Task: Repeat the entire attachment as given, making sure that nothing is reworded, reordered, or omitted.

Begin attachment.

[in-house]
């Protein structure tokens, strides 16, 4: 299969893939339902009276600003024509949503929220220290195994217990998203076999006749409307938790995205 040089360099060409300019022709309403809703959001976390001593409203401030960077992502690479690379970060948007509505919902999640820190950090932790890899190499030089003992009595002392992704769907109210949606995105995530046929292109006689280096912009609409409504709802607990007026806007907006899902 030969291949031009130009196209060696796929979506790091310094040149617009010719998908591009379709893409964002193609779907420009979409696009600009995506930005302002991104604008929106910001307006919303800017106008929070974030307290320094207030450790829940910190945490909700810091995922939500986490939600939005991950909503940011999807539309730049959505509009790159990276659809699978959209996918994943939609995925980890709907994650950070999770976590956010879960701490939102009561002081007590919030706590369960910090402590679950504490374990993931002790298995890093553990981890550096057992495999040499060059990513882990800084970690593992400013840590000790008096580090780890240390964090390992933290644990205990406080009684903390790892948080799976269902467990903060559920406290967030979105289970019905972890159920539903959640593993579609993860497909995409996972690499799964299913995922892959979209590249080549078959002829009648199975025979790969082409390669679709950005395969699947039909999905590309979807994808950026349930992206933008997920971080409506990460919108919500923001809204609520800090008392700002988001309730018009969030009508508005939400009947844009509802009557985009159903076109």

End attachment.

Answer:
[in-house]
């Protein structure tokens, strides 16, 4: 299969893939339902009276600003024509949503929220220290195994217990998203076999006749409307938790995205 040089360099060409300019022709309403809703959001976390001593409203401030960077992502690479690379970060948007509505919902999640820190950090932790890899190499030089003992009595002392992704769907109210949606995105995530046929292109006689280096912009609409409504709802607990007026806007907006899902 030969291949031009130009196209060696796929979506790091310094040149617009010719998908591009379709893409964002193609779907420009979409696009600009995506930005302002991104604008929106910001307006919303800017106008929070974030307290320094207030450790829940910190945490909700810091995922939500986490939600939005991950909503940011999807539309730049959505509009790159990276659809699978959209996918994943939609995925980890709907994650950070999770976590956010879960701490939102009561002081007590919030706590369960910090402590679950504490374990993931002790298995890093553990981890550096057992495999040499060059990513882990800084970690593992400013840590000790008096580090780890240390964090390992933290644990205990406080009684903390790892948080799976269902467990903060559920406290967030979105289970019905972890159920539903959640593993579609993860497909995409996972690499799964299913995922892959979209590249080549078959002829009648199975025979790969082409390669679709950005395969699947039909999905590309979807994808950026349930992206933008997920971080409506990460919108919500923001809204609520800090008392700002988001309730018009969030009508508005939400009947844009509802009557985009159903076109």